Recent research have shown that reading is at a decline now. People are not only reading less, they are also less inclined to read. What Alan Jacobs wish to do in this book is to show the readers how they can take pleasure at reading at the current age. Jacobs does this by allowing his readers take pleasure in reading this book. I rarely find reading non-fiction a pleasure, but this book is certainly an exception.
There is no doubt that this book is written primarily for readers. This book is not meant to encourage non-readers to pick up reading or to convince non-readers on what reading can provide for them. Rather this book is meant for readers who not only wants to read, but enjoy what they read.
Jacobs does not provide any must-read lists as many do. Instead he questions the intentions of who enquire about such lists. For Jacobs, the “must-read” lists have almost certainly already been decided. A quick search would certainly turn up these recommendation. However, I do have a sneaky suspicion that although Jacobs does not provide a list explicitly, he does so covertly. In this book Jacobs raises books and authors whom he has read and benefitted from much which he brings to the readers allowing them to have a preview of what they can find within these books.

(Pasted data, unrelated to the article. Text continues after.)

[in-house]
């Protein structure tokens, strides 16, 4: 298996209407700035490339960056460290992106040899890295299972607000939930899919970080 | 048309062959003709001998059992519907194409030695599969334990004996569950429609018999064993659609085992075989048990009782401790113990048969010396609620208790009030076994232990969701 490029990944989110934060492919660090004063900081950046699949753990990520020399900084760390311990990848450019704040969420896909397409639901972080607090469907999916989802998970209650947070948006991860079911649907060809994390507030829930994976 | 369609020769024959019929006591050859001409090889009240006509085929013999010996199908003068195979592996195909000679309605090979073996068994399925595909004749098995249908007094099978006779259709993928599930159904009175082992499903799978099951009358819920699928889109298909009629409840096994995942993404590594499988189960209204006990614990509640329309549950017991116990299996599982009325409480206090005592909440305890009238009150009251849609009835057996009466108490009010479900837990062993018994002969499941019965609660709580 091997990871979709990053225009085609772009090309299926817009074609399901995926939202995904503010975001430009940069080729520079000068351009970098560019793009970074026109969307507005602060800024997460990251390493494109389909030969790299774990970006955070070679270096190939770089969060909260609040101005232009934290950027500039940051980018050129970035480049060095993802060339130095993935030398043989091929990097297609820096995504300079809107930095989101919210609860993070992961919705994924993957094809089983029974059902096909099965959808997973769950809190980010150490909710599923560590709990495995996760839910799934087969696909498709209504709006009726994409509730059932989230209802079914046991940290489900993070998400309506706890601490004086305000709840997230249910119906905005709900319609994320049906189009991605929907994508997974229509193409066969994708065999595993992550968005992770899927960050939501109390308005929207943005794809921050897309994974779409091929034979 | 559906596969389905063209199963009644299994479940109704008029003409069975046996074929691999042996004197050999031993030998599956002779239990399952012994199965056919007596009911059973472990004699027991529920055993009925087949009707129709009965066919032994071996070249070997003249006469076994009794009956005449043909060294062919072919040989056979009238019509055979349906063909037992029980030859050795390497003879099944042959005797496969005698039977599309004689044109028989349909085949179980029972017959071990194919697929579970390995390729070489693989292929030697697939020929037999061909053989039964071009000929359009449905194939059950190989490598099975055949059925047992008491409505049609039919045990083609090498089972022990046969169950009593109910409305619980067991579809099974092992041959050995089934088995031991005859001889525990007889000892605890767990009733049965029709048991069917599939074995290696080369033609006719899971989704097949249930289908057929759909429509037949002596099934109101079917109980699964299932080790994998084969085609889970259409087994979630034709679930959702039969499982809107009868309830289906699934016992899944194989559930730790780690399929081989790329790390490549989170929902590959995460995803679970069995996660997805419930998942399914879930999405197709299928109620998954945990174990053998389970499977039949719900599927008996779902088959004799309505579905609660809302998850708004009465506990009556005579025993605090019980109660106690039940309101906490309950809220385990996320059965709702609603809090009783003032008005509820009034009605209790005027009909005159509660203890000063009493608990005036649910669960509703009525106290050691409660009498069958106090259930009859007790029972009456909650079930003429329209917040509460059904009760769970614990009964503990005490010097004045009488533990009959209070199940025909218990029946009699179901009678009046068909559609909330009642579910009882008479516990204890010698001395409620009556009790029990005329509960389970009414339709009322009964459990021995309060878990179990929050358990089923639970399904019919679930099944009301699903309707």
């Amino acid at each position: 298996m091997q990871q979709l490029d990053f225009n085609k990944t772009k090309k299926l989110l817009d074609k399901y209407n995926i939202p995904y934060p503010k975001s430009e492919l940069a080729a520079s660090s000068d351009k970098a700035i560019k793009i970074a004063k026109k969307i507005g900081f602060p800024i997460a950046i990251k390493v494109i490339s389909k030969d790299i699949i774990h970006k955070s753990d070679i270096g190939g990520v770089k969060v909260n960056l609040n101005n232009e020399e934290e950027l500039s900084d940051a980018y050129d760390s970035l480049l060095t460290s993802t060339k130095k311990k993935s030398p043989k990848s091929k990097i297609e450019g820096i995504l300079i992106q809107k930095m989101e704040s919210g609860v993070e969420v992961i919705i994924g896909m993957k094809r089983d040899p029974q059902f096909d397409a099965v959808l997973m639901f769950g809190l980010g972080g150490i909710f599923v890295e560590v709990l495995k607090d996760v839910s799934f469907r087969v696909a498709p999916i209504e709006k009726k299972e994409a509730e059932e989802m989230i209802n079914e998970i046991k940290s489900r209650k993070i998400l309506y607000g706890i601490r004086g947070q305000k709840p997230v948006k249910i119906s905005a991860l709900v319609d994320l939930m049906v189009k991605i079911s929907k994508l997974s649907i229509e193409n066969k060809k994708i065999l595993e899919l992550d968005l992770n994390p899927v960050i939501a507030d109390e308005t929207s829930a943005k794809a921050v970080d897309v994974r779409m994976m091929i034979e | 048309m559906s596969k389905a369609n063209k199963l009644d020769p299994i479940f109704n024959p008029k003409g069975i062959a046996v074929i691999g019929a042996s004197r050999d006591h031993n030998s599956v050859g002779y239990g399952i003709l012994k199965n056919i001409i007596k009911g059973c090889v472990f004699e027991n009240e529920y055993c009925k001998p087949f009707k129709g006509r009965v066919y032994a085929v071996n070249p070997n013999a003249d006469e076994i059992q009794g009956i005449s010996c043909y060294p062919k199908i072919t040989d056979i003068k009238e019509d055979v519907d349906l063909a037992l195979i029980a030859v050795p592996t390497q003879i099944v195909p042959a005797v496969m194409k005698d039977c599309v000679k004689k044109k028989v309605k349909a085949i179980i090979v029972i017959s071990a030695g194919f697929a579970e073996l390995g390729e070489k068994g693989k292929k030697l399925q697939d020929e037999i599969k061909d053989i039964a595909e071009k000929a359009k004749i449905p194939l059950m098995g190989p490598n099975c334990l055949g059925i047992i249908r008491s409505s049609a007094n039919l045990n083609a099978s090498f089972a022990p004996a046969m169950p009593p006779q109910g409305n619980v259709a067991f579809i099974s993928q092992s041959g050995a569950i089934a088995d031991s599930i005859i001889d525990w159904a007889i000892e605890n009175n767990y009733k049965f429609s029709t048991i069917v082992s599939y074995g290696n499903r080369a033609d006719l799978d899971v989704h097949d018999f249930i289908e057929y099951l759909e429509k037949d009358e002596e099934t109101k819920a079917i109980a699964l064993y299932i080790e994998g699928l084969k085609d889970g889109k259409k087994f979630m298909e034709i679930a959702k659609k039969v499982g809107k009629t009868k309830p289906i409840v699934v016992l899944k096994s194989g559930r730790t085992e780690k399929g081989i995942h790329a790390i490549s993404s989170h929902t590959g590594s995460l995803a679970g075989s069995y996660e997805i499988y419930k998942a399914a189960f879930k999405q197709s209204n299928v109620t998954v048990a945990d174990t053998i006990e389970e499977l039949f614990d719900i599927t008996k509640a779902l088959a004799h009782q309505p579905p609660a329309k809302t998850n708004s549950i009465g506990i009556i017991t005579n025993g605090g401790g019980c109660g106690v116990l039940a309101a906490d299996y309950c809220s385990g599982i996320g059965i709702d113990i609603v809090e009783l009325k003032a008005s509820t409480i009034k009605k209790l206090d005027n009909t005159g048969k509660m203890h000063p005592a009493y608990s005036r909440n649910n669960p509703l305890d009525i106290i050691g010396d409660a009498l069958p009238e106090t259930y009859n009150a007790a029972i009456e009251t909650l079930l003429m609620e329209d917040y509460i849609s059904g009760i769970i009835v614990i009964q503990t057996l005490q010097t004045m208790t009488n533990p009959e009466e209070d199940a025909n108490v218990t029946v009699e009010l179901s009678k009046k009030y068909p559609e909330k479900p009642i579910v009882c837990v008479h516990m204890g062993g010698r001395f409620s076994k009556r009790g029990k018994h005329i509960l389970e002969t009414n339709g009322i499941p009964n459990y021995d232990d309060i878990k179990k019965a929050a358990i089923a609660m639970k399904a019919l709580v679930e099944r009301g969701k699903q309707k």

Instead, Jacobs tackles the issues where we are not willing to put in the time and effort to understand a certain topic yet we want to remain informed about it. Jacobs tells readers that instead of searching for shortcuts, readers should enjoy the long journey within the book, interact with the authors, ask them questions and thereby read actively.
As Jonathan Edwards is oft quoted for saying, there are two ways to know that honey is sweet. One is to know by understanding the taste of honey, the other is by actually tasting it. This essentially is what Jacobs hopes to do through this book, by actually allow you to take pleasure in reading, you are led by hand as it is to take pleasure in reading other books.
If you read and want a short book that talks about how pleasurable reading can be, then this is a book for you. Jacobs writes excellently and you will find yourself turning page after page until you finish the book itself.
Rating: 4.25 / 5